Gassy Dog? Learn About the Causes, Treatments & More
Few things can clear a room faster than a gassy dog. One minute you’re enjoying some cuddles with your pup, and the next, your dog toots and you’re running from the smell.
A little gas from your dog might be unpleasant (for both of you), but it’s nothing to worry about. However, if your dog has excessive or sudden gas, it could indicate a problem. We’ll cover what causes this, potential solutions, and when it’s time to talk to your vet.
- What Causes Gas in Dogs?
- Gas Relief for Dogs: Lifestyle & Dietary Changes
- Gas Relief for Dogs: Other Treatments & Remedies
- When to See Your Vet
What Causes Sudden Gas in Dogs?
A “normal” amount of gas can mean different things for different breeds. It’s important to consider this when evaluating whether your dog’s gas is excessive.
Brachycephalic dogs such as boxers and pugs are naturally more prone to gas. That adorable smooshed face causes them to swallow a lot of air when they eat, which creates a build up of gas. If your brachycephalic dog has frequent bouts of flatulence, don’t worry. Just hold your breath and remember how much you love your sweet, gassy dog.
If your dog suddenly has bad gas that seems excessive even when considering the breed, it’s time to explore potential causes.
- Eating too fast. The faster your dog eats, the more likely they are to swallow air along with their food. This causes gas to build up in the stomach, and it’s released as flatulence.
- Gastrointestinal issues. Excessive gas could be a sign of a more serious medical condition, like IBS or intestinal parasites. Check with your vet to get a diagnosis.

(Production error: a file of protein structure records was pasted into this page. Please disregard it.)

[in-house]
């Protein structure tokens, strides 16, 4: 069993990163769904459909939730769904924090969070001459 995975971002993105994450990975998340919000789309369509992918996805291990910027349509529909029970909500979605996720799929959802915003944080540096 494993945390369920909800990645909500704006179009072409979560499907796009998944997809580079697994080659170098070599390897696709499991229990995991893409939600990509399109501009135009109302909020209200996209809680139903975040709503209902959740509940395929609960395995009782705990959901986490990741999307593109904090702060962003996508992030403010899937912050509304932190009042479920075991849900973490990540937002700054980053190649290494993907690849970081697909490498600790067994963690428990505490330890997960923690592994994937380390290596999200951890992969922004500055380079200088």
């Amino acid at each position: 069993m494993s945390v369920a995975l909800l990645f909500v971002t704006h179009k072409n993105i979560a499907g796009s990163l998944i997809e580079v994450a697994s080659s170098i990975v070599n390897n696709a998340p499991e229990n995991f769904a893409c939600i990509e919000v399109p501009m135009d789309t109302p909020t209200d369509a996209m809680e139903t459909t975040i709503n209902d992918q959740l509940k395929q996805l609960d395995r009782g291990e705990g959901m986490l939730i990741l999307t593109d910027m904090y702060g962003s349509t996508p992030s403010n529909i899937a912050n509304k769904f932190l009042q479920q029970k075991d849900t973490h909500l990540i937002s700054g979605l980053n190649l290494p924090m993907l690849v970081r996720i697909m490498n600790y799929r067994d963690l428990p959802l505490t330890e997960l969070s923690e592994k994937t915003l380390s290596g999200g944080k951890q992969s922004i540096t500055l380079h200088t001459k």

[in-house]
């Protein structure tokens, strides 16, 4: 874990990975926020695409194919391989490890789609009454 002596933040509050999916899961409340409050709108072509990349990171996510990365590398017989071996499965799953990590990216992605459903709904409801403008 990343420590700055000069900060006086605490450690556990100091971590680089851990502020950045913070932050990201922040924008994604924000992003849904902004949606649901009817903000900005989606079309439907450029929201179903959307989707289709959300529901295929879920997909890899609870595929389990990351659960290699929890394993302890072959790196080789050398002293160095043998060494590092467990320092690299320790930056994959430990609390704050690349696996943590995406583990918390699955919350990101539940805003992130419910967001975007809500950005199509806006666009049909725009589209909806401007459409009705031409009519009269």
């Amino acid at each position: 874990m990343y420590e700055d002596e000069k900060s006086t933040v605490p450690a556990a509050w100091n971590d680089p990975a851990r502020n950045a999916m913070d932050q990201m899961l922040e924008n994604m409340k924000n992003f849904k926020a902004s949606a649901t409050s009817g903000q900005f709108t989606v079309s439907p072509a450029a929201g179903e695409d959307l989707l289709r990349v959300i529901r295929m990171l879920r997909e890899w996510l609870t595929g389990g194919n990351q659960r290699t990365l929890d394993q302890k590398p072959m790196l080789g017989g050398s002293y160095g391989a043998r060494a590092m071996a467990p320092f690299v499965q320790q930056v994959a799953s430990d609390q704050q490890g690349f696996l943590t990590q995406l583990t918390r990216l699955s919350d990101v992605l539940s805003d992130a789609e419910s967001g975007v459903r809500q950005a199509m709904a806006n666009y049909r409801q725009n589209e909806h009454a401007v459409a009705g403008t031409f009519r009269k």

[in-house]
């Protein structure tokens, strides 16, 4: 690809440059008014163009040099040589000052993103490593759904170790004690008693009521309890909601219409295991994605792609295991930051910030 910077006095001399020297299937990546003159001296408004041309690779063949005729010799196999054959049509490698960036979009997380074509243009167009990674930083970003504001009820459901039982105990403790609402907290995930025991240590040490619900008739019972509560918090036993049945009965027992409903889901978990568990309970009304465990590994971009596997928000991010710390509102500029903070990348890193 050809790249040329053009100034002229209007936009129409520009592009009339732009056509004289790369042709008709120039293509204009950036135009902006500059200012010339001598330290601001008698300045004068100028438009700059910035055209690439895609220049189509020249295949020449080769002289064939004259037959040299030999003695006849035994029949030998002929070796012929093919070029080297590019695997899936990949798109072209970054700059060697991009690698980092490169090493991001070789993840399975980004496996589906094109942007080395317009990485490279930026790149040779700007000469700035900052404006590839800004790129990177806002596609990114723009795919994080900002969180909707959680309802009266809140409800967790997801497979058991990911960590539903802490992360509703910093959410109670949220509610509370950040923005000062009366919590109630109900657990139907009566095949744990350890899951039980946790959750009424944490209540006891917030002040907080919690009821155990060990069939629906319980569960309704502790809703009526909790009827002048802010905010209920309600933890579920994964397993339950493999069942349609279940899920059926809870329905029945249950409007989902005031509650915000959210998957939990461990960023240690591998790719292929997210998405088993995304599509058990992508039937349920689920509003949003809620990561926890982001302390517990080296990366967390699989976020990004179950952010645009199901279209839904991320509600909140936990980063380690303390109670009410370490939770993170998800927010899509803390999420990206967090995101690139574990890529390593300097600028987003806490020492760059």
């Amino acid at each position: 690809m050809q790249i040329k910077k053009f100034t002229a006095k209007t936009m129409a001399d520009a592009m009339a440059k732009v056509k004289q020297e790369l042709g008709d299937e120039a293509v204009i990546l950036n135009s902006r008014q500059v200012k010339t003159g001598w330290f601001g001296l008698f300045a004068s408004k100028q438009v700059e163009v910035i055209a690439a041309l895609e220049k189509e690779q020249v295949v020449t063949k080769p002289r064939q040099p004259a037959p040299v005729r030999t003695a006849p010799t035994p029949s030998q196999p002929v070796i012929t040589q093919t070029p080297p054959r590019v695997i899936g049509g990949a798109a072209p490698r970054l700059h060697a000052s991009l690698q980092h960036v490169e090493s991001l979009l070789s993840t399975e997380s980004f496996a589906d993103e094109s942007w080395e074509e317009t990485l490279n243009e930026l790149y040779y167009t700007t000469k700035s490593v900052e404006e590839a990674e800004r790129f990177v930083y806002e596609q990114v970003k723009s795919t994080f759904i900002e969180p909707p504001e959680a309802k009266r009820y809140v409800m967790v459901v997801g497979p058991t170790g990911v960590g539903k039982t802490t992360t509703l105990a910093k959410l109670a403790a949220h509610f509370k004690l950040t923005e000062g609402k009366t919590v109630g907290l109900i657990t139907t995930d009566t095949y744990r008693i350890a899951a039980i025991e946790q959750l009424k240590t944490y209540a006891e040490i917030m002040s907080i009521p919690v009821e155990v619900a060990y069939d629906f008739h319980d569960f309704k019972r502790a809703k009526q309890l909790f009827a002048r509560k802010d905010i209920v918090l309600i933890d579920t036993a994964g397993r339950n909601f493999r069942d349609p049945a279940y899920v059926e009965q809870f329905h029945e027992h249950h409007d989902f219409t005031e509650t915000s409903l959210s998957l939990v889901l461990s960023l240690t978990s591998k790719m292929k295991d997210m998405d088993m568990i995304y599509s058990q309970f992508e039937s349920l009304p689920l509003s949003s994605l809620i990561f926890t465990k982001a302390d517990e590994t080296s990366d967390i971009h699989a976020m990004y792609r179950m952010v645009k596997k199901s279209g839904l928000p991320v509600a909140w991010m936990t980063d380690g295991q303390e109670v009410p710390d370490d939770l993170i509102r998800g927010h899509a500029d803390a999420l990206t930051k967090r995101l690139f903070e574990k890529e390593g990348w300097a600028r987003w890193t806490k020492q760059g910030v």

- Specific foods, like peas and milk products, or high-fat table scraps. Some foods are more difficult for your dog to digest. As their digestive system works harder, it releases more gas than normal. Common culprits are peas, milk products, fatty table scraps, and cruciferous vegetables such as broccoli and cauliflower.
- Poor-quality diet overall. To be healthy and happy, dogs need quality food just like we do. Feeding your dog a diet high in processed foods, preservatives, and meat meals means they likely aren’t getting all the nutrients they need. This makes them more susceptible to health issues such as excessive gas.
- Food sensitivities and allergies. Another possibility is that your dog has a food sensitivity or allergy. Some common food allergies for dogs include wheat, soy, and dairy.
If you think your dog’s gas problem might be the result of a food sensitivity, it’s best to discuss this with your vet. They can help you narrow down the cause and recommend a diet that will be kinder to your dog’s stomach and your nose.
Gas Relief for Dogs: Lifestyle & Dietary Changes
There are many dietary and lifestyle changes you can try to prevent or relieve your dog’s gas.
- Encourage them to slow down when they eat. The method you choose for this will depend on the reason you believe your dog eats so fast.